The Wiles of March/poem #8: Another Street Story

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It happened or it didn’t,
but the truth she had to offer us later
is that when he entered or left that house,
he forgot to take his soul.
He’d had it in his grasp earlier and then
crushed it into something
only fit to run the streets,
turned it inside out so it would do his bidding
as though he had no other resources
or ideas left.

It’s possible that sitting in the car
putting black gloves on that fit him like skin
and a tire iron at the ready
he wondered if there was something else he might do,
but it passed and they stepped out
he was knocking at the door
waited with hands at his sides
and she saw the man come out of a dark room
with cockiness a flimsy mask for fear.

And so that is when she wanted out
or told him to stop–
we’ll never know because she left out
the crucial part. It was not exactly quiet.

We were leaning against their old black car
smoking, watching some neighbors
carry groceries in.
One of us put on more lipstick,
a stolen neon coral,
and the other thought about lunch and fate

when he came down the front steps
with electric ease and a dynamite smile
took his gloves off and put them along with the iron
into the trunk, closed it with a bang.
The he made a small movement of his head,
which told her to get in.
So she did.

What he did we can’t say,
but we do know he crossed over
to another place.
We never saw his eyes the same after that;
they didn’t warm up
or even blink.

It’s been a year; almost Easter again.
We went to the Dollar Store for candy for our son.
Now we do other ordinary things.
But we light a candle for them every day.
If God knows where they are, He needs to fix that damage.
He needs to come right down and
shake out the mad mess like He did for us.

But who knows what can happen.
We have a few extra prayers if
you want one, too.

Girls Who Wear Roses

Night was falling over the rooftops and a chill brushed her neck and spread a web of cold under her thin cotton shirt. It had been a long walk to the park but it was a longer way back. She had to skirt the edge of the neighborhood either way but now she had to keep any eye out for Dell, her boyfriend. Or that’s what he called himself. He’d be looking for her; he wanted money. He was like a bloodhound; he always found her. But she needed to give the money to Granny Ella for the telephone. Grandpa Les needed orthotics. She could only work so many hours at the nail salon. It had been tough for a year since her grandfather had lost his job. But Jenna’s other work–the men, the dark, the sudden fear–that wasn’t so new. It had been like that one way or another a long time, and she had just turned twenty-three at 8:07 this morning.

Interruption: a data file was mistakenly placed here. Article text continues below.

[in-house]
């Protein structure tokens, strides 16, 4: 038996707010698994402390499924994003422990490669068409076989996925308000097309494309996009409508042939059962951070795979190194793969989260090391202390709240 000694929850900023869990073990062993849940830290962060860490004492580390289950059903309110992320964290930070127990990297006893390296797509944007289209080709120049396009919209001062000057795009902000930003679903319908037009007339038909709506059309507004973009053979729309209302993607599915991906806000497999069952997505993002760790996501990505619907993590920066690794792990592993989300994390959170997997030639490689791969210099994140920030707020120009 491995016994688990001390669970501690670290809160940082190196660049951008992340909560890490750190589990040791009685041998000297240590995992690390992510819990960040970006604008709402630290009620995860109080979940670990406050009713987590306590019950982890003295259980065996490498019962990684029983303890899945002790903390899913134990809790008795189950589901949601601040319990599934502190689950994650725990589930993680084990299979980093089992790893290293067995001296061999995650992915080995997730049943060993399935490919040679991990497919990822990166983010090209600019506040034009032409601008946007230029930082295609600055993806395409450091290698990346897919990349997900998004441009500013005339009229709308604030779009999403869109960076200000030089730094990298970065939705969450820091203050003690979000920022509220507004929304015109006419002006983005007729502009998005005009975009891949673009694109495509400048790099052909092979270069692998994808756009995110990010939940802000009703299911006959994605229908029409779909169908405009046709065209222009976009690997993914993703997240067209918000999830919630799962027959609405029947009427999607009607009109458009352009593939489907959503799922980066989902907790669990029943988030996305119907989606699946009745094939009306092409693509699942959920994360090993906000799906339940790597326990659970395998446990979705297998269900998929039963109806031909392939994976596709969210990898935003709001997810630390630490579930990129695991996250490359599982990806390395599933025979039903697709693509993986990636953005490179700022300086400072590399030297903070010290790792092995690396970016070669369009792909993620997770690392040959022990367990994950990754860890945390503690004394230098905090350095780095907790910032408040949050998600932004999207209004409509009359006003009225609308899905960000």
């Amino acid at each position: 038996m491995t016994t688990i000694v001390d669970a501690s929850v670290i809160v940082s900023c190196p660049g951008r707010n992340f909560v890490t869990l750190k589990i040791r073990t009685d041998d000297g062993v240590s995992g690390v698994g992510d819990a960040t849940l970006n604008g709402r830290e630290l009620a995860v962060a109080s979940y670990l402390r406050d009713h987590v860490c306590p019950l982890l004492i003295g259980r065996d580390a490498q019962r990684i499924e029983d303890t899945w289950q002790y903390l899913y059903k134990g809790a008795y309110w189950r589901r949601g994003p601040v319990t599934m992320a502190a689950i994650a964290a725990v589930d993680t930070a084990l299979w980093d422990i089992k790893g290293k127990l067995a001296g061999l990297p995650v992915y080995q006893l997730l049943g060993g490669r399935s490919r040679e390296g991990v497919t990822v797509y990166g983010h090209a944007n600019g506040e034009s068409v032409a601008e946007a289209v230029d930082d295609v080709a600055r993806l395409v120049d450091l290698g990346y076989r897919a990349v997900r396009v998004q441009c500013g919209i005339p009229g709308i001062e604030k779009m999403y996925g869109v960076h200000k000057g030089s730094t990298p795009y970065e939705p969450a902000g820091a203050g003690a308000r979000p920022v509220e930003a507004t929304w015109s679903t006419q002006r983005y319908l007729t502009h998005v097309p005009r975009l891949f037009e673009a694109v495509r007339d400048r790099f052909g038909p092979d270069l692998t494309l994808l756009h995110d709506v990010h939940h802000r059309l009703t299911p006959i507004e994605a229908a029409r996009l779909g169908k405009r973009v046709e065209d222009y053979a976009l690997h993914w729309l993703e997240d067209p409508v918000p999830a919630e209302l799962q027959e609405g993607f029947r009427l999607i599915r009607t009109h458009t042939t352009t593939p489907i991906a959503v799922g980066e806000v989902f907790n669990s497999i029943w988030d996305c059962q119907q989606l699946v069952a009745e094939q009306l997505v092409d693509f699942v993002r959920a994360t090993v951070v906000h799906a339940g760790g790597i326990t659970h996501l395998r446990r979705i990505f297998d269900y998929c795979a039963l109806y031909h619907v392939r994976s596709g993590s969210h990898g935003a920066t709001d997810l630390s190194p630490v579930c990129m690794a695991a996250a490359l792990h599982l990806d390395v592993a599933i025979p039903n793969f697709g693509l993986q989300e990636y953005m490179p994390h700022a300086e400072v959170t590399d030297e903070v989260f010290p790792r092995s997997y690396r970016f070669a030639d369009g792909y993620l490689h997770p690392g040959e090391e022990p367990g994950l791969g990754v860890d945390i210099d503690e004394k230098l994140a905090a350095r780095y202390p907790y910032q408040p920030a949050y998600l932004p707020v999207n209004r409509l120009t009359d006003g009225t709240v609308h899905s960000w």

Granny reminded her with a steaming mug of coffee and a giant cinnamon roll brought right to her bedroom on a wooden inlaid tray. Jenna was getting dressed for work, but she stopped to take a few bites,  some sips.

“What do you think, Jenna? Getting your mother up in the middle of the night?And you coming so fast we barely had time to get dressed and say a prayer for smooth passage.” Granny laughed deep and long; it sounded like it came from all the way back to Jenna’s first day. “And then we waited and waited. You looked a little like a mewing kitten, all squinty eyes and little paws, so much hair on your pretty–well, we knew it would be!–head. Yes, and the rainstorm made everything look so good as we drove you home a couple days later, and the flowers started blossoming just for you. Decorated the whole neighborhood!”